Down and Out in Denver

Blake’s Book Nook, Vol. II

Posted in books by Blake on August 24, 2010

Readers may remember that I inaugurated a new feature here at DOD last month: Blake’s Book Nook, in which I pretend that I run a book shop and recommend a (usually) recently published book to you.  Today we have our second installment: Let’s Take the Long Way Home: A Memoir of Friendship by Gail Caldwell. Caldwell, who won the Pulitzer Prize for criticism in 2001, is a book critic for the Boston Globe (formerly its chief critic) and the author of another memoir, A Strong West Wind.  This is the story of her friendship with the writer Caroline Knapp, and of Knapp’s death from lung cancer in 2002 at the age of 42. Knapp was also a writer and the author of a number of collections of essays as well as a memoir, Drinking: A Love Story, about her struggle with alcoholism.  That book, which is fantastic, is one of the reasons I read this one, that and the excellent review in the most recent Sunday Times Book Review.

I like stories about friendship, particularly ones that acknowledge the importance that it has in our lives.  Like Ann Patchett’s very moving Truth and Beauty — also the story of two writers, one of whom dies suddenly and tragically — this is the chronicle of a long friendship between two women, but there is much less drama to the actual friendship between Knapp and Caldwell than existed between Patchett and the poet Lucy Grealy.  The friendship between Knapp and Caldwell is arguably more central to both of their lives.  They meet when Knapp is in her late 30s and Caldwell is 9 years her senior.  Both have recently adopted dogs and are well nigh obsessed with training them properly (Knapp was also the author of Pack of Two: The Intricate Bond Between People and Dogs, where Caldwell and her dog, Clementine, make a pseudonymous appearance).  Both are also recovering alcoholics.  Neither is married or involved with a man, though Knapp eventually reconciles with her on-again-off-again boyfriend and marries him the month before her death. Their friendship quickly escalates to the status of a primary relationship for both of them.  In a society where many people don’t marry, or wait many years before doing so, and many more leave marriages, Caldwell and Knapp shared their lives together as friends.  They talked, they competed, they swam and rowed (both exercise fanatics), they vacationed, they trained and walked their dogs together.  When Caldwell bought her first home, Knapp carried her over the threshold, laughing the whole time. Their friendship was deep and meaningful and important.

Of course no book is great just because it’s about something interesting and important.  And this is true of Caldwell’s.  It’s great because she writes beautifully, doing her utmost to describe what friendship means, how grief feels, and how loss manifests itself in our lives.  Caldwell begins:

It’s an old, old story: I had a friend and we shared everything, and then she died, and so we shared that, too.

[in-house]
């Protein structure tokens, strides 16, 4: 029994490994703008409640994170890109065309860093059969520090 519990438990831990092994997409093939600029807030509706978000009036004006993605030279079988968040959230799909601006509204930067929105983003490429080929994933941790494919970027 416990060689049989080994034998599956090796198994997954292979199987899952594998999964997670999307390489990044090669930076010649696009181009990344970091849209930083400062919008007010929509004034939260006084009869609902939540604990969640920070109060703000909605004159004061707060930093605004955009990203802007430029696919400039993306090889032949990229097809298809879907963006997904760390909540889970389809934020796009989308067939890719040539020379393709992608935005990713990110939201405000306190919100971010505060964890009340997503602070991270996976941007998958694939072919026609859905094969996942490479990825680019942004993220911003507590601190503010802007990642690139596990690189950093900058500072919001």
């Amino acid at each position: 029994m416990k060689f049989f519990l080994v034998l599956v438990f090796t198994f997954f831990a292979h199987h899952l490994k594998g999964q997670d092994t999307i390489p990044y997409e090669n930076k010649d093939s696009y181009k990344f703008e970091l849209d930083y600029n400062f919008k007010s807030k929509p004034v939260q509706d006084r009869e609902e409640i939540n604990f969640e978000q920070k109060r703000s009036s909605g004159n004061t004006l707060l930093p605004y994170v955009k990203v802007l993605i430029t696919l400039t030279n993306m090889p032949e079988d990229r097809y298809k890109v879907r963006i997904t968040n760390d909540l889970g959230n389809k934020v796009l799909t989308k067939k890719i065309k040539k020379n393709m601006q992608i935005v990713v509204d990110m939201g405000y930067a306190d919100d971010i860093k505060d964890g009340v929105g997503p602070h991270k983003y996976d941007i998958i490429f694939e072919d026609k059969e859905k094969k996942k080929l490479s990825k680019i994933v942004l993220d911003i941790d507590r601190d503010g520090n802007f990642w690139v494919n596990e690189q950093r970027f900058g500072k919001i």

Her writing is simple without being stark.  At times it is funny.  And often it is heartbreaking.  (I should say also that on the subject of grief, I far preferred this to Didion’s much fêted Year of Magical Thinking, which I found pretentious and without much new to say.) What works is how observant she is and how she is able to translate that to the page, to make us see what happened between her and Knapp, and why it mattered, why friendship matters. Caldwell recalls the moment when Knapp, a long-time smoker, is first diagnosed with lung cancer:

I remember two things from the rest of that day with glaring clarity.  One was Caroline crying as I wrapped my arms around her, after they had brought her back up to her room, when the first thing she said to me was “Are you mad at me?”  It was the voice of early terror, a primal response to bad news, and to this day I don’t know whether she meant because we had fought about the smoking or because she knew she was going to leave me.

And after her death:

For years, through the trials of writing or dog training or life’s ordinary bruises, Caroline and I had been the soothing, modulated voice in each other’s heads.  Now my thoughts were clanging around unnoticed and unheard, lonely music with too much bass.  For months, I kept wanting to call her, half assuming I could, to tell her what her dying had meant, what her death had done to my life.

These two excerpts simply do not do the book justice.  Suffice it to say that I read it all in one sitting, crying through the final third.

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4 Responses

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  1. ej said, on August 26, 2010 at 3:34 pm

    I just finished ordering it!

    Why is it that these types of relationships only seem to exist when there are no mans in the picture?

    • Blake said, on August 27, 2010 at 7:30 am

      So true, ej. I do wonder if they end up being so serious and profound by default, which is a shame, but also a comment on the insane pressure all of us feel to couple up. She talks about that in the book.

  2. mdroche said, on August 26, 2010 at 6:13 pm

    Do you think I could take up residence in the Book Nook Blake?

    • Blake said, on August 27, 2010 at 7:31 am

      I would love it if you would move into the Book Nook post haste!


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